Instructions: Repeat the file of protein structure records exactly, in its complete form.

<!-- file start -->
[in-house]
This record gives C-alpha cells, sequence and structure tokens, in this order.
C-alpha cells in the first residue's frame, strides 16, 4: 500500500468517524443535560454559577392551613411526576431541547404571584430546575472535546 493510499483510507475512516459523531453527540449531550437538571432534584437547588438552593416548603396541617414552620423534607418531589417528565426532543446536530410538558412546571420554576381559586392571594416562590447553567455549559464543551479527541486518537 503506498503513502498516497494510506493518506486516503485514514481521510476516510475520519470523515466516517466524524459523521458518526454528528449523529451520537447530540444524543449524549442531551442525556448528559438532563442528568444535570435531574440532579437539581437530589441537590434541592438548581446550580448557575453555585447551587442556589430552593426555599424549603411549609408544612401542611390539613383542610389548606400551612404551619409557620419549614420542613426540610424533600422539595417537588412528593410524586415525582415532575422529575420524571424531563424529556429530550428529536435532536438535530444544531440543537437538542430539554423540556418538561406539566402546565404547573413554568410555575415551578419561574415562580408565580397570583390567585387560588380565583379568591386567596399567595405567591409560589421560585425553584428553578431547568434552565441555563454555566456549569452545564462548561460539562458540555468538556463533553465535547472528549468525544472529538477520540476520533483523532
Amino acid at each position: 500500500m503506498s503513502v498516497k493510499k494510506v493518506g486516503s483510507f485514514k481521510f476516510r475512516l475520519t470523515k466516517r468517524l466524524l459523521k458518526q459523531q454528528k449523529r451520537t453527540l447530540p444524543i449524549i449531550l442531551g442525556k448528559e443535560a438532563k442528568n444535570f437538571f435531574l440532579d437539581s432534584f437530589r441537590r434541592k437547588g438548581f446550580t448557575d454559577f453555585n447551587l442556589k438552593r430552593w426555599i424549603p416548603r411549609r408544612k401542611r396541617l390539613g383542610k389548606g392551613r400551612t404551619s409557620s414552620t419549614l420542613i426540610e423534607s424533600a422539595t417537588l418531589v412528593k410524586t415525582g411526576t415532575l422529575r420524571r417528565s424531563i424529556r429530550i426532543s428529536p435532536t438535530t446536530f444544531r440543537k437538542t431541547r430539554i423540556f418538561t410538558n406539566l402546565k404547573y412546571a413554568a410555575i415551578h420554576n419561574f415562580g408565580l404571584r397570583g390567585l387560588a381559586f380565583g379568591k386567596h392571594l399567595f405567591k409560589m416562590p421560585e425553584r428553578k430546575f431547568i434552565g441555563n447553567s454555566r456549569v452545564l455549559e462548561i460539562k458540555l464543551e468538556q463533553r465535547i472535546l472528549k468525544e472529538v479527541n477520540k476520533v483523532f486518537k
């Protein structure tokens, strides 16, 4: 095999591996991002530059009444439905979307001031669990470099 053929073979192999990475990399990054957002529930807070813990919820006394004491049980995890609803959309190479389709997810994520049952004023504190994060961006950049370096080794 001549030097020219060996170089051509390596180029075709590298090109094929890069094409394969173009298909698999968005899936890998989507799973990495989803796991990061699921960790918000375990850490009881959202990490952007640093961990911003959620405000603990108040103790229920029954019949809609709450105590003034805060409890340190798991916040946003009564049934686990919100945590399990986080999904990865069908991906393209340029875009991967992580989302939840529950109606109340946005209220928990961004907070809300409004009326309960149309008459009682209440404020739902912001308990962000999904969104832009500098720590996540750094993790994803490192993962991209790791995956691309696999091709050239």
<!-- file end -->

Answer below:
[in-house]
This record gives C-alpha cells, sequence and structure tokens, in this order.
C-alpha cells in the first residue's frame, strides 16, 4: 500500500468517524443535560454559577392551613411526576431541547404571584430546575472535546 493510499483510507475512516459523531453527540449531550437538571432534584437547588438552593416548603396541617414552620423534607418531589417528565426532543446536530410538558412546571420554576381559586392571594416562590447553567455549559464543551479527541486518537 503506498503513502498516497494510506493518506486516503485514514481521510476516510475520519470523515466516517466524524459523521458518526454528528449523529451520537447530540444524543449524549442531551442525556448528559438532563442528568444535570435531574440532579437539581437530589441537590434541592438548581446550580448557575453555585447551587442556589430552593426555599424549603411549609408544612401542611390539613383542610389548606400551612404551619409557620419549614420542613426540610424533600422539595417537588412528593410524586415525582415532575422529575420524571424531563424529556429530550428529536435532536438535530444544531440543537437538542430539554423540556418538561406539566402546565404547573413554568410555575415551578419561574415562580408565580397570583390567585387560588380565583379568591386567596399567595405567591409560589421560585425553584428553578431547568434552565441555563454555566456549569452545564462548561460539562458540555468538556463533553465535547472528549468525544472529538477520540476520533483523532
Amino acid at each position: 500500500m503506498s503513502v498516497k493510499k494510506v493518506g486516503s483510507f485514514k481521510f476516510r475512516l475520519t470523515k466516517r468517524l466524524l459523521k458518526q459523531q454528528k449523529r451520537t453527540l447530540p444524543i449524549i449531550l442531551g442525556k448528559e443535560a438532563k442528568n444535570f437538571f435531574l440532579d437539581s432534584f437530589r441537590r434541592k437547588g438548581f446550580t448557575d454559577f453555585n447551587l442556589k438552593r430552593w426555599i424549603p416548603r411549609r408544612k401542611r396541617l390539613g383542610k389548606g392551613r400551612t404551619s409557620s414552620t419549614l420542613i426540610e423534607s424533600a422539595t417537588l418531589v412528593k410524586t415525582g411526576t415532575l422529575r420524571r417528565s424531563i424529556r429530550i426532543s428529536p435532536t438535530t446536530f444544531r440543537k437538542t431541547r430539554i423540556f418538561t410538558n406539566l402546565k404547573y412546571a413554568a410555575i415551578h420554576n419561574f415562580g408565580l404571584r397570583g390567585l387560588a381559586f380565583g379568591k386567596h392571594l399567595f405567591k409560589m416562590p421560585e425553584r428553578k430546575f431547568i434552565g441555563n447553567s454555566r456549569v452545564l455549559e462548561i460539562k458540555l464543551e468538556q463533553r465535547i472535546l472528549k468525544e472529538v479527541n477520540k476520533v483523532f486518537k
């Protein structure tokens, strides 16, 4: 095999591996991002530059009444439905979307001031669990470099 053929073979192999990475990399990054957002529930807070813990919820006394004491049980995890609803959309190479389709997810994520049952004023504190994060961006950049370096080794 001549030097020219060996170089051509390596180029075709590298090109094929890069094409394969173009298909698999968005899936890998989507799973990495989803796991990061699921960790918000375990850490009881959202990490952007640093961990911003959620405000603990108040103790229920029954019949809609709450105590003034805060409890340190798991916040946003009564049934686990919100945590399990986080999904990865069908991906393209340029875009991967992580989302939840529950109606109340946005209220928990961004907070809300409004009326309960149309008459009682209440404020739902912001308990962000999904969104832009500098720590996540750094993790994803490192993962991209790791995956691309696999091709050239």